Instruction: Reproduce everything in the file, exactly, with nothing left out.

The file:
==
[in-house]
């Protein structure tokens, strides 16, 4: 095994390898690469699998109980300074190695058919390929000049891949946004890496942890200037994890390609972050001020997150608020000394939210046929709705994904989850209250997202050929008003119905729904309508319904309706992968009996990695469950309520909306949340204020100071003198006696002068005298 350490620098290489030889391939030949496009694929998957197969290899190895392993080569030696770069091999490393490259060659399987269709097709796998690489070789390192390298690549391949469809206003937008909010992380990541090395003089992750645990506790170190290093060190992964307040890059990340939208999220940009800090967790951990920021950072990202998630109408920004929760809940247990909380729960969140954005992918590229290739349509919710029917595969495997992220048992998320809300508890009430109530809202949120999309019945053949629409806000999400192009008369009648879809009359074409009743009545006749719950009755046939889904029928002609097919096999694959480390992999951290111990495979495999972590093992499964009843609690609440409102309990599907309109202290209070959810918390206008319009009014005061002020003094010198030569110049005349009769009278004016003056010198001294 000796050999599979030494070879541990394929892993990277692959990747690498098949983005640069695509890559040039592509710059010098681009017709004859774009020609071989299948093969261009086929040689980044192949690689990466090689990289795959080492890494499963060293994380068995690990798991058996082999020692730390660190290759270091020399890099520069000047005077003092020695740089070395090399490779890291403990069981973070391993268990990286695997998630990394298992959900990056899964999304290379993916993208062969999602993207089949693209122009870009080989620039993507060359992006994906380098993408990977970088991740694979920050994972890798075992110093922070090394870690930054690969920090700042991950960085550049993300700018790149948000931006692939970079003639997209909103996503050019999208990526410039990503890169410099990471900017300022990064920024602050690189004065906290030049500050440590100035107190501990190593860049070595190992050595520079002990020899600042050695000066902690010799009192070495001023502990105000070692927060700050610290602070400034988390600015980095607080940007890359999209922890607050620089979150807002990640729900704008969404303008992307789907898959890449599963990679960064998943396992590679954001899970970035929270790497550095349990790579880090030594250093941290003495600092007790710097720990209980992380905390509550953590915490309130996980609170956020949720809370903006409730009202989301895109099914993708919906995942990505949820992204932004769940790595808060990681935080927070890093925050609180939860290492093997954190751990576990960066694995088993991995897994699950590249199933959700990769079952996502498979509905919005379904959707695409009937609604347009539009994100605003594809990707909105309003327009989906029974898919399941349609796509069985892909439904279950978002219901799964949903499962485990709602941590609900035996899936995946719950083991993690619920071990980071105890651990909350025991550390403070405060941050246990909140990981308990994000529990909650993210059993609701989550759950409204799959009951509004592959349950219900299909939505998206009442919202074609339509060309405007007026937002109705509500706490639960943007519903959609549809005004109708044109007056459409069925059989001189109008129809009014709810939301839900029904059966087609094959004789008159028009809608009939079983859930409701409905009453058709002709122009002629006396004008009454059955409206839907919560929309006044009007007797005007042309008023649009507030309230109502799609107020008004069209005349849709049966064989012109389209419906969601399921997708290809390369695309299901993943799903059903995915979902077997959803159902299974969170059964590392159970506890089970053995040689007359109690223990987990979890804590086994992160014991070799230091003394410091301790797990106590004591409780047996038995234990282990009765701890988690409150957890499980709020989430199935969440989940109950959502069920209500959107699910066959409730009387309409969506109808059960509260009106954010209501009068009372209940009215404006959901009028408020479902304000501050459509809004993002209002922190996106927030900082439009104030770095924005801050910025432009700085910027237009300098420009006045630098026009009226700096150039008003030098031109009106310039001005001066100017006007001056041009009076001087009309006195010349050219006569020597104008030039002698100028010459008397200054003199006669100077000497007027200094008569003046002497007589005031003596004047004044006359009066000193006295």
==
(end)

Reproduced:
[in-house]
């Protein structure tokens, strides 16, 4: 095994390898690469699998109980300074190695058919390929000049891949946004890496942890200037994890390609972050001020997150608020000394939210046929709705994904989850209250997202050929008003119905729904309508319904309706992968009996990695469950309520909306949340204020100071003198006696002068005298 350490620098290489030889391939030949496009694929998957197969290899190895392993080569030696770069091999490393490259060659399987269709097709796998690489070789390192390298690549391949469809206003937008909010992380990541090395003089992750645990506790170190290093060190992964307040890059990340939208999220940009800090967790951990920021950072990202998630109408920004929760809940247990909380729960969140954005992918590229290739349509919710029917595969495997992220048992998320809300508890009430109530809202949120999309019945053949629409806000999400192009008369009648879809009359074409009743009545006749719950009755046939889904029928002609097919096999694959480390992999951290111990495979495999972590093992499964009843609690609440409102309990599907309109202290209070959810918390206008319009009014005061002020003094010198030569110049005349009769009278004016003056010198001294 000796050999599979030494070879541990394929892993990277692959990747690498098949983005640069695509890559040039592509710059010098681009017709004859774009020609071989299948093969261009086929040689980044192949690689990466090689990289795959080492890494499963060293994380068995690990798991058996082999020692730390660190290759270091020399890099520069000047005077003092020695740089070395090399490779890291403990069981973070391993268990990286695997998630990394298992959900990056899964999304290379993916993208062969999602993207089949693209122009870009080989620039993507060359992006994906380098993408990977970088991740694979920050994972890798075992110093922070090394870690930054690969920090700042991950960085550049993300700018790149948000931006692939970079003639997209909103996503050019999208990526410039990503890169410099990471900017300022990064920024602050690189004065906290030049500050440590100035107190501990190593860049070595190992050595520079002990020899600042050695000066902690010799009192070495001023502990105000070692927060700050610290602070400034988390600015980095607080940007890359999209922890607050620089979150807002990640729900704008969404303008992307789907898959890449599963990679960064998943396992590679954001899970970035929270790497550095349990790579880090030594250093941290003495600092007790710097720990209980992380905390509550953590915490309130996980609170956020949720809370903006409730009202989301895109099914993708919906995942990505949820992204932004769940790595808060990681935080927070890093925050609180939860290492093997954190751990576990960066694995088993991995897994699950590249199933959700990769079952996502498979509905919005379904959707695409009937609604347009539009994100605003594809990707909105309003327009989906029974898919399941349609796509069985892909439904279950978002219901799964949903499962485990709602941590609900035996899936995946719950083991993690619920071990980071105890651990909350025991550390403070405060941050246990909140990981308990994000529990909650993210059993609701989550759950409204799959009951509004592959349950219900299909939505998206009442919202074609339509060309405007007026937002109705509500706490639960943007519903959609549809005004109708044109007056459409069925059989001189109008129809009014709810939301839900029904059966087609094959004789008159028009809608009939079983859930409701409905009453058709002709122009002629006396004008009454059955409206839907919560929309006044009007007797005007042309008023649009507030309230109502799609107020008004069209005349849709049966064989012109389209419906969601399921997708290809390369695309299901993943799903059903995915979902077997959803159902299974969170059964590392159970506890089970053995040689007359109690223990987990979890804590086994992160014991070799230091003394410091301790797990106590004591409780047996038995234990282990009765701890988690409150957890499980709020989430199935969440989940109950959502069920209500959107699910066959409730009387309409969506109808059960509260009106954010209501009068009372209940009215404006959901009028408020479902304000501050459509809004993002209002922190996106927030900082439009104030770095924005801050910025432009700085910027237009300098420009006045630098026009009226700096150039008003030098031109009106310039001005001066100017006007001056041009009076001087009309006195010349050219006569020597104008030039002698100028010459008397200054003199006669100077000497007027200094008569003046002497007589005031003596004047004044006359009066000193006295």